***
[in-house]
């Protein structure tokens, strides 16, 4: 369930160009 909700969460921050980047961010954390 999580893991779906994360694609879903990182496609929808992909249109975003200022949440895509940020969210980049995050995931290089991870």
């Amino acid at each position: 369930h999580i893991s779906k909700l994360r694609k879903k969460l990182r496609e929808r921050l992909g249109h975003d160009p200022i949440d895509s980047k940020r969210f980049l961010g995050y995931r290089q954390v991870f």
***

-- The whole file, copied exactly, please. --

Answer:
[in-house]
């Protein structure tokens, strides 16, 4: 369930160009 909700969460921050980047961010954390 999580893991779906994360694609879903990182496609929808992909249109975003200022949440895509940020969210980049995050995931290089991870």
């Amino acid at each position: 369930h999580i893991s779906k909700l994360r694609k879903k969460l990182r496609e929808r921050l992909g249109h975003d160009p200022i949440d895509s980047k940020r969210f980049l961010g995050y995931r290089q954390v991870f």